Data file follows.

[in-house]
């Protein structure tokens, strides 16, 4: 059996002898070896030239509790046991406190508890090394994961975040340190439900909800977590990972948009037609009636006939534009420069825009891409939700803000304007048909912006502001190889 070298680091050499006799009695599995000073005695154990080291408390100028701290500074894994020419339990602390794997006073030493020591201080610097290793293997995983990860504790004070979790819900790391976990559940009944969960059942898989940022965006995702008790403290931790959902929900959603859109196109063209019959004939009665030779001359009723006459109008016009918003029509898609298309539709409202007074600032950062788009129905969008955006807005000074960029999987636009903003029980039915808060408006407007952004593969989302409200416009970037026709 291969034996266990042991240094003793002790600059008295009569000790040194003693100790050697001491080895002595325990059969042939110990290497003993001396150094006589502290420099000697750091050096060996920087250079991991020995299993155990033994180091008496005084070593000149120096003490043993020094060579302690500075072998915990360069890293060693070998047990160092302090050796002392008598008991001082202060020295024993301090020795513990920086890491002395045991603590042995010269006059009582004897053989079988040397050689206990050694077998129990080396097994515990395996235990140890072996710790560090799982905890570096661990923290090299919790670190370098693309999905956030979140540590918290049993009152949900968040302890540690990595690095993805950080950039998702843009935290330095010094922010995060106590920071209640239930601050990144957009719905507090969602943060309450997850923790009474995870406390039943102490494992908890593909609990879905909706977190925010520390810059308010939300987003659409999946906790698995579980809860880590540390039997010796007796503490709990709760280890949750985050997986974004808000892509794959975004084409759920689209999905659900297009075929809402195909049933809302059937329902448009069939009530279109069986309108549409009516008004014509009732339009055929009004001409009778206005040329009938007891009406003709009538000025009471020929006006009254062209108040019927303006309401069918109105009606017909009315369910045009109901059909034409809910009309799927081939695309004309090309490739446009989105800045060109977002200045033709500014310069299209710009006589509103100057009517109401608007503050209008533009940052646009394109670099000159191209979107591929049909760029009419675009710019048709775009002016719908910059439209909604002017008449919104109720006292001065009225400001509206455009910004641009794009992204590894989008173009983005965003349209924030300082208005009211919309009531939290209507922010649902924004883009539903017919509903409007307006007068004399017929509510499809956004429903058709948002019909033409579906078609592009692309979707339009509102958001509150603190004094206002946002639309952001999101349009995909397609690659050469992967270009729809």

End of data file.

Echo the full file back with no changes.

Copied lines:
[in-house]
């Protein structure tokens, strides 16, 4: 059996002898070896030239509790046991406190508890090394994961975040340190439900909800977590990972948009037609009636006939534009420069825009891409939700803000304007048909912006502001190889 070298680091050499006799009695599995000073005695154990080291408390100028701290500074894994020419339990602390794997006073030493020591201080610097290793293997995983990860504790004070979790819900790391976990559940009944969960059942898989940022965006995702008790403290931790959902929900959603859109196109063209019959004939009665030779001359009723006459109008016009918003029509898609298309539709409202007074600032950062788009129905969008955006807005000074960029999987636009903003029980039915808060408006407007952004593969989302409200416009970037026709 291969034996266990042991240094003793002790600059008295009569000790040194003693100790050697001491080895002595325990059969042939110990290497003993001396150094006589502290420099000697750091050096060996920087250079991991020995299993155990033994180091008496005084070593000149120096003490043993020094060579302690500075072998915990360069890293060693070998047990160092302090050796002392008598008991001082202060020295024993301090020795513990920086890491002395045991603590042995010269006059009582004897053989079988040397050689206990050694077998129990080396097994515990395996235990140890072996710790560090799982905890570096661990923290090299919790670190370098693309999905956030979140540590918290049993009152949900968040302890540690990595690095993805950080950039998702843009935290330095010094922010995060106590920071209640239930601050990144957009719905507090969602943060309450997850923790009474995870406390039943102490494992908890593909609990879905909706977190925010520390810059308010939300987003659409999946906790698995579980809860880590540390039997010796007796503490709990709760280890949750985050997986974004808000892509794959975004084409759920689209999905659900297009075929809402195909049933809302059937329902448009069939009530279109069986309108549409009516008004014509009732339009055929009004001409009778206005040329009938007891009406003709009538000025009471020929006006009254062209108040019927303006309401069918109105009606017909009315369910045009109901059909034409809910009309799927081939695309004309090309490739446009989105800045060109977002200045033709500014310069299209710009006589509103100057009517109401608007503050209008533009940052646009394109670099000159191209979107591929049909760029009419675009710019048709775009002016719908910059439209909604002017008449919104109720006292001065009225400001509206455009910004641009794009992204590894989008173009983005965003349209924030300082208005009211919309009531939290209507922010649902924004883009539903017919509903409007307006007068004399017929509510499809956004429903058709948002019909033409579906078609592009692309979707339009509102958001509150603190004094206002946002639309952001999101349009995909397609690659050469992967270009729809």